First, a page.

4 out of 5 stars

Los Angeles Teen Book Fest Recap!

On Saturday, no rx I had an absolutely fantastic day at the Los Angeles Public Library, page for their Teen Book Fest.


About a dozen young adult authors, and a handful of book bloggers, descended upon the library for a day full of discussion, book giveaways, and signings. It was pretty much heaven for me.

I went to the Ontario Teen Book Fest, my first teen book fest, back in May and honestly had an amazing time, discovering new authors and discussing books and writing with all of them. I was eager to attend this one in the hopes that I would have just as much fun as I did last time.

And I definitely did.

There were a TON of amazing authors in attendance, and I was super excited when I found out there was a blogging panel. I’ve been doing this for about a year and a half now, but I’m still new to the whole experience, when there are others who’ve been blogging for years.

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Gretchen McNeil, Francesca Lia Block, Josephine Angelini and Cornelia Funke

I attended three panels. The first panel was Classically Inspired, and it was with authors that I’ve all read and enjoyed: Gretchen McNeil, Francesca Lia Block, Josephine Angelini and Cornelia Funke. All of these authors have used old tales, or classic novels or stories, either as inspiration to their stories or have retold those stories. Francesca’s newer release, Love in the Time of Global Warming, parallels Homer’s the Odyssey, while Josephine’s Starcrossed trilogy is a retelling of his tale, The Iliad. Cornelia talks about the various folk tales and mythologies that she uses in her own stories.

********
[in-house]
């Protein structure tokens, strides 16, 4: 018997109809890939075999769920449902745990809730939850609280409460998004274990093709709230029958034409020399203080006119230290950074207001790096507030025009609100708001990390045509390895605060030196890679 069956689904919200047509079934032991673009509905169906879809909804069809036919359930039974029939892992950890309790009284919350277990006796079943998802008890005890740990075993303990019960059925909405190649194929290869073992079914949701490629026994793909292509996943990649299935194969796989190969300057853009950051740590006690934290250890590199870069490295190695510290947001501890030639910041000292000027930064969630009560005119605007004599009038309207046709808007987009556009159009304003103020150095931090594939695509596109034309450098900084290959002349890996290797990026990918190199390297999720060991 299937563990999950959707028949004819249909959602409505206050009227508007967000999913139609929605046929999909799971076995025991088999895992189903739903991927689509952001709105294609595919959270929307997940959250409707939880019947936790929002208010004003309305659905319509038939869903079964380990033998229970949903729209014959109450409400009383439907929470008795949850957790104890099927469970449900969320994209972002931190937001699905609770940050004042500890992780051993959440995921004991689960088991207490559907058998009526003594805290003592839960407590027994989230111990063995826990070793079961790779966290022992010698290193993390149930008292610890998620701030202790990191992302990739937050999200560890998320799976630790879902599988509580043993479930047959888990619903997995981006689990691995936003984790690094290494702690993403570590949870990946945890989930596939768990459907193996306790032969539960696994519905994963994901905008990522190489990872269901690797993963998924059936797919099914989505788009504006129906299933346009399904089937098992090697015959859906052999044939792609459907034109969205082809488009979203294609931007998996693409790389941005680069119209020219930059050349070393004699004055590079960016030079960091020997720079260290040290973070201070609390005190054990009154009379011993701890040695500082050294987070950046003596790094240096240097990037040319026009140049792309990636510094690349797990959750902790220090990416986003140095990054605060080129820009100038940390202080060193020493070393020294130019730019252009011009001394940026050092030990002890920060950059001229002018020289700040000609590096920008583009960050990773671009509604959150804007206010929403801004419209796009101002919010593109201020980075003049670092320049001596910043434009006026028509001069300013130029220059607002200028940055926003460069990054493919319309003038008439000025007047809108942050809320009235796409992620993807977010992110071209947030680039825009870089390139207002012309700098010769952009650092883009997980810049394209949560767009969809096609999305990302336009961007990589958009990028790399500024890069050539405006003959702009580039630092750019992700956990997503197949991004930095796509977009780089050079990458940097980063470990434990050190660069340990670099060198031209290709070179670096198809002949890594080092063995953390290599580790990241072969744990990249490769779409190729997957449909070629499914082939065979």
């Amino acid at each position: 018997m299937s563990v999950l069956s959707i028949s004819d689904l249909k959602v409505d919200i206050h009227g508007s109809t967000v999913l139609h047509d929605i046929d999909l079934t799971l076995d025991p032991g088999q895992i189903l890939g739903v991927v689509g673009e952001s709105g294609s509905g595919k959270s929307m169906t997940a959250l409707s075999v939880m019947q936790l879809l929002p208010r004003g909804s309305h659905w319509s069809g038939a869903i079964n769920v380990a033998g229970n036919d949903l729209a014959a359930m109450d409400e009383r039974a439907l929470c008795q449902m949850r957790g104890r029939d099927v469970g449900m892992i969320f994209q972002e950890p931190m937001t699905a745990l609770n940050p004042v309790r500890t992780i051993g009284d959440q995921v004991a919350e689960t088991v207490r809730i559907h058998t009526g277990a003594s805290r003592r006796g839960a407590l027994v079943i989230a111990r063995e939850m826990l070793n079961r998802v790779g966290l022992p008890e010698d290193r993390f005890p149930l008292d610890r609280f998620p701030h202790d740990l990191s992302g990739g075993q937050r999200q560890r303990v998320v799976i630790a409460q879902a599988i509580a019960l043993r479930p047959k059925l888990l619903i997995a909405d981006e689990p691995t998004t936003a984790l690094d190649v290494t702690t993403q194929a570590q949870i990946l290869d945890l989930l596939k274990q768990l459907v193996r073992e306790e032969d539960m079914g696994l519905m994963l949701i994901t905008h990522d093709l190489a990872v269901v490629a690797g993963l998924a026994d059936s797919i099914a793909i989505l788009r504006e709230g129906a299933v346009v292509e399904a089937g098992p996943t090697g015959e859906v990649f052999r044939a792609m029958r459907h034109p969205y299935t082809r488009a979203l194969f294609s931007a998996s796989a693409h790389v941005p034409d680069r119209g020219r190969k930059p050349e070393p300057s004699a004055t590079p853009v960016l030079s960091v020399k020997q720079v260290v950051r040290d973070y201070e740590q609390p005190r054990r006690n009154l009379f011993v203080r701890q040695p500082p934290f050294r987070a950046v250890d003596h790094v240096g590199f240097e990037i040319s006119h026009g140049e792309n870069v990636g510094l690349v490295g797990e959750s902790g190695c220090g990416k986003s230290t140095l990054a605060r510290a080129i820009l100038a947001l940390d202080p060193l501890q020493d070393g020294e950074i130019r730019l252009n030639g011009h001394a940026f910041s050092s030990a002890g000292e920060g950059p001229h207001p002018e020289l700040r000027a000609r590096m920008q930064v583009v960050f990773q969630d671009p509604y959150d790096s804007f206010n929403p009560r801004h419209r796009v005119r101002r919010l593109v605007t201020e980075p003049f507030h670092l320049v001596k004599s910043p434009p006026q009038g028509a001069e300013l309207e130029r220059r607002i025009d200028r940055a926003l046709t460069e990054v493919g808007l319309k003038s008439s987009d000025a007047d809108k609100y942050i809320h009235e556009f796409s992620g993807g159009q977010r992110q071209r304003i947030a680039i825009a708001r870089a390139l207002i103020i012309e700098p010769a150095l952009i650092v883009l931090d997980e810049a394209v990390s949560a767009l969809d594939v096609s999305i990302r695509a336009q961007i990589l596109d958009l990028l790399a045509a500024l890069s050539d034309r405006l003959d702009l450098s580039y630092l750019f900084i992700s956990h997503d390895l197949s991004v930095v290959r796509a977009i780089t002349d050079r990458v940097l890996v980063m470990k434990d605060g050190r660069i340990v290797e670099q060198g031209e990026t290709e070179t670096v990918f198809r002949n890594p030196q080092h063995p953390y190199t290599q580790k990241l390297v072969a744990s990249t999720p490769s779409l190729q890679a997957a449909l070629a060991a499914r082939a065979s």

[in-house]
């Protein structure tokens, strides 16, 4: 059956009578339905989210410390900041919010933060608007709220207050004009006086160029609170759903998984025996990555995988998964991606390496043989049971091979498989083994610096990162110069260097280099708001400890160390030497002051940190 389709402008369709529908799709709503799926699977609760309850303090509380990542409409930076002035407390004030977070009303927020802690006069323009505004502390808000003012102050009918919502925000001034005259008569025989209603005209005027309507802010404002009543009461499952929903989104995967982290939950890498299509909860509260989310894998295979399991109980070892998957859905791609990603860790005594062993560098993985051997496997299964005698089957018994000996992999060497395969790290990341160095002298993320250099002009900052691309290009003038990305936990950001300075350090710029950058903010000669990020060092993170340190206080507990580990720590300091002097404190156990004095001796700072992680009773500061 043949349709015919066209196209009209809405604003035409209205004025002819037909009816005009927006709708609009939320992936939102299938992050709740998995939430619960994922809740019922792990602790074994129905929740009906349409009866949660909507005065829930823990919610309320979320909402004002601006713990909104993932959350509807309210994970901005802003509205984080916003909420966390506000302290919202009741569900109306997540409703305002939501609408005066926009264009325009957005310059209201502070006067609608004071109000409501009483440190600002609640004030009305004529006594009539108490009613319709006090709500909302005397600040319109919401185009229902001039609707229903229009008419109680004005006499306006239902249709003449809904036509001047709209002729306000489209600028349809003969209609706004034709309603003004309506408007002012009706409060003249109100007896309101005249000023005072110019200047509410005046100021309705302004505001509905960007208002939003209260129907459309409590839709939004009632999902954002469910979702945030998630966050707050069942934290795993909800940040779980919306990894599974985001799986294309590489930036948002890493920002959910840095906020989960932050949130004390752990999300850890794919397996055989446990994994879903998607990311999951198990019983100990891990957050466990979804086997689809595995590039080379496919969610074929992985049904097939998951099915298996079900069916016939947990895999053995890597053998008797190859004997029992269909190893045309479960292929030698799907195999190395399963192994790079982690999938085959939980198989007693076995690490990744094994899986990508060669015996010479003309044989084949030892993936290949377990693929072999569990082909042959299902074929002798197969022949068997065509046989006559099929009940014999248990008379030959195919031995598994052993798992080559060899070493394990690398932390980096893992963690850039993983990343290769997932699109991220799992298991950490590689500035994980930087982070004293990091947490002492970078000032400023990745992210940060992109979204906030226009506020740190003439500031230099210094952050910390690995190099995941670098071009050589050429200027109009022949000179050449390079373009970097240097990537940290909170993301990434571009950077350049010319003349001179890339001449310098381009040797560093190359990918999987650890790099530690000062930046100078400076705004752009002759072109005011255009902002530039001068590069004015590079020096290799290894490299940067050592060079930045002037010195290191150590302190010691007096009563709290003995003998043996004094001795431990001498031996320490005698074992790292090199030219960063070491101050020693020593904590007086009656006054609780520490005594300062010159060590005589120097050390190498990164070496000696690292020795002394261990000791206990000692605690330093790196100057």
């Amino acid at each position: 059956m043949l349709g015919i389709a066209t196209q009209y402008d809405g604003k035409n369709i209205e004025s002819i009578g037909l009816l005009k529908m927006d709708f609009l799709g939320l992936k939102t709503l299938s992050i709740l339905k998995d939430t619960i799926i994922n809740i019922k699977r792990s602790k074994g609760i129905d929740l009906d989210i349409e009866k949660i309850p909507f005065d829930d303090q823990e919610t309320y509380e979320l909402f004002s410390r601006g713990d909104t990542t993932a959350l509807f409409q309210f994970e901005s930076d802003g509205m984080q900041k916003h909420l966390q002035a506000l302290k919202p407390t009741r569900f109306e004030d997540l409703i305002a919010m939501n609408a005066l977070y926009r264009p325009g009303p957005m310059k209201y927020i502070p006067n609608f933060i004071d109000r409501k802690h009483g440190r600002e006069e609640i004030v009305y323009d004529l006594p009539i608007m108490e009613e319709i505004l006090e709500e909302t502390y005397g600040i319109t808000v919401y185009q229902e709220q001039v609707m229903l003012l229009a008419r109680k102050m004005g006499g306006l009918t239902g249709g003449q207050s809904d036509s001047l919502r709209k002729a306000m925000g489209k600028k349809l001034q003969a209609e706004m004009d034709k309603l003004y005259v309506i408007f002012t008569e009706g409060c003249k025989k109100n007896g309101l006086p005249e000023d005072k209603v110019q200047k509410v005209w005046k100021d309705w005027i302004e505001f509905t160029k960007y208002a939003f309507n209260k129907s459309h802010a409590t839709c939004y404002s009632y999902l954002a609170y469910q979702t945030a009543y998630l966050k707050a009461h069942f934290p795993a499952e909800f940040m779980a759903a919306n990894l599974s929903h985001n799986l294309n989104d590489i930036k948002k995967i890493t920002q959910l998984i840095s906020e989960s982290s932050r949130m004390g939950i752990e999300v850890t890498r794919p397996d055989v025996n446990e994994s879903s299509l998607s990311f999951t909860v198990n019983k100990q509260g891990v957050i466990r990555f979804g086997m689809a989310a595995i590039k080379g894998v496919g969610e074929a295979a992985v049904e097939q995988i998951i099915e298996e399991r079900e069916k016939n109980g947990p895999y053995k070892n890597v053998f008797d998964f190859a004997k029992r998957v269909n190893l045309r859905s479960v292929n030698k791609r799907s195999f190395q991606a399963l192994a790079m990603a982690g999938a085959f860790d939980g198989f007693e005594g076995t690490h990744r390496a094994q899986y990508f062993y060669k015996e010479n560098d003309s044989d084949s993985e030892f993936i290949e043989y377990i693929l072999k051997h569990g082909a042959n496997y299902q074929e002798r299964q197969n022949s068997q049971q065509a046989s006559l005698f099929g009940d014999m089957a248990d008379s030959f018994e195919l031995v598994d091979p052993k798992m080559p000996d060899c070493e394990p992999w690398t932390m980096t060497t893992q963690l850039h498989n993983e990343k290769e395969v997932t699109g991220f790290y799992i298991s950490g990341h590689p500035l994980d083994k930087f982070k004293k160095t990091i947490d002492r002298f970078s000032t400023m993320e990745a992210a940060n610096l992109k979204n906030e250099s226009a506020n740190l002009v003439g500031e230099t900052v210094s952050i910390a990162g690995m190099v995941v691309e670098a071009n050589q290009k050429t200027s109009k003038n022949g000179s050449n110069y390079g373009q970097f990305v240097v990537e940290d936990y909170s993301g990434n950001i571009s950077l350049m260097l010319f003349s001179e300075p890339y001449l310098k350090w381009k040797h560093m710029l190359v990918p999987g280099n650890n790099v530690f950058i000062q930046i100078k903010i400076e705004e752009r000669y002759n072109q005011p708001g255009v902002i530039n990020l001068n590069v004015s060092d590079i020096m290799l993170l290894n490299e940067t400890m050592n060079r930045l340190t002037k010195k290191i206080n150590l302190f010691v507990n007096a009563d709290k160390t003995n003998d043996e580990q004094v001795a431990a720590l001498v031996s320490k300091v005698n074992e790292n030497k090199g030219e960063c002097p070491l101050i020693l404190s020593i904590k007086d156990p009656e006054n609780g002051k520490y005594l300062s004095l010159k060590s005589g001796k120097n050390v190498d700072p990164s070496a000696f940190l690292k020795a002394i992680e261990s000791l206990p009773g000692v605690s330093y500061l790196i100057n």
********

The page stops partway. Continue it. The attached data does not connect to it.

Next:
They spent a lot of time discussing the way they go about their research, and the way they connect their stories and the stories told before. I got so much writing advice from it, and I’m in such a slump right now, so I was eagerly listening for all advice. Cornelia is a very seasoned author, and she says that she now handwrites all of her books. I used to do that, once upon a time, before my boyfriend bought me my first laptop a few years ago. I really took that advice to heart, because I’ve been struggling SO much, and I hand wrote last night, and I wrote about 1000 words, so good advice, Cornelia.

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The moderator, and bloggers Thuy, Maggie, Lee, Alyson and Alethea!

The next panel that I attended was all about blogging, and it featured Alethea Allarey from Read Now, Sleep Later, Alyson Beecher from Kid Lit Frenzy, Lee Wind from I’m Here, I’m Queer, What the Hell Do I Read?, Thuy Lam from Nite Lite Book Reviews, and Maggie Park from Young Adult Anonymous. I follow all of these blogs now, and you should DEFINITELY check them out.

This panel was AWESOME. Not only did I feel like I left with more insight on the world of blogging, but I also felt really…supported too. These are all adults, probably most of them older than me, though not necessarily, who have full time jobs, and they spend a lot of time and effort on this, and they don’t get paid for it. But they still do it because its fun, and its a hobby and a passion for them. Which is EXACTLY how I feel. I know that I spend SO many hours on this, and work my butt off on it, but its because I love it so much.

I also was stoked to meet them, and talk to them. Alyson gave me free books, which was super cool of her, and Alethea told me about a TEEN BOOK SWAP that is going on next weekend, which sounds superb. I also am really excited to check out all their blogs!

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Andrew Smith, Bill Konigsberg, Moderator, Ned Vizzini, Patricia McCormick and Maurene Goo

The next panel I went to was Keepin’ It Real with Ned Vizzini, Patrick McCormick, Maurene Goo, Andrew Smith, and Bill Konigsberg. I really was interested in this panel, because I’ve read books by Andrew and Ned, and because contemporary YA is what I tend to write. I am dabbling into zombie fiction right now but for the most part, its all contemporary. And all the authors really keep it real. They write fantastic realistic fiction about mental illness, and self harm, kids in Cambodia during Khmer Rouge, sexual identity and more. Such an inspiring panel, and also full of incredibly useful writing advice. Oh and I apologize for the not-so-good pictures. Poor Maurene was bending over when I took the picture. Oops! I will get better at the whole photography thing, I promise!